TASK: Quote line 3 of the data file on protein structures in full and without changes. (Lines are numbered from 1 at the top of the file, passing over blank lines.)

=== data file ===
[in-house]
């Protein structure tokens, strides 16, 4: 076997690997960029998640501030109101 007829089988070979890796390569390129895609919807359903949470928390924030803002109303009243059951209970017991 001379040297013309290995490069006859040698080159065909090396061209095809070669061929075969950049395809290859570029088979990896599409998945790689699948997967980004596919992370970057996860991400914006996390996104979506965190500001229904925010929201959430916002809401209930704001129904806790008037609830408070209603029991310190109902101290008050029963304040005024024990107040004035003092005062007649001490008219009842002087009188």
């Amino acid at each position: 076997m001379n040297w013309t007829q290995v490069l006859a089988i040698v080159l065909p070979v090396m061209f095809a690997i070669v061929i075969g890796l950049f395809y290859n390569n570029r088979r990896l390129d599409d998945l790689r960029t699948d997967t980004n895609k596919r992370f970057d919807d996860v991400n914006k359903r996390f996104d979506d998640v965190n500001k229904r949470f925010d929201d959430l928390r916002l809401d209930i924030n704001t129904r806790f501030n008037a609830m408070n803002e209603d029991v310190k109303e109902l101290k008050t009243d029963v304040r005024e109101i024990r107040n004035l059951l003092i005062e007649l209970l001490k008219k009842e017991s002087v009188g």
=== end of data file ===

């Amino acid at each position: 076997m001379n040297w013309t007829q290995v490069l006859a089988i040698v080159l065909p070979v090396m061209f095809a690997i070669v061929i075969g890796l950049f395809y290859n390569n570029r088979r990896l390129d599409d998945l790689r960029t699948d997967t980004n895609k596919r992370f970057d919807d996860v991400n914006k359903r996390f996104d979506d998640v965190n500001k229904r949470f925010d929201d959430l928390r916002l809401d209930i924030n704001t129904r806790f501030n008037a609830m408070n803002e209603d029991v310190k109303e109902l101290k008050t009243d029963v304040r005024e109101i024990r107040n004035l059951l003092i005062e007649l209970l001490k008219k009842e017991s002087v009188g």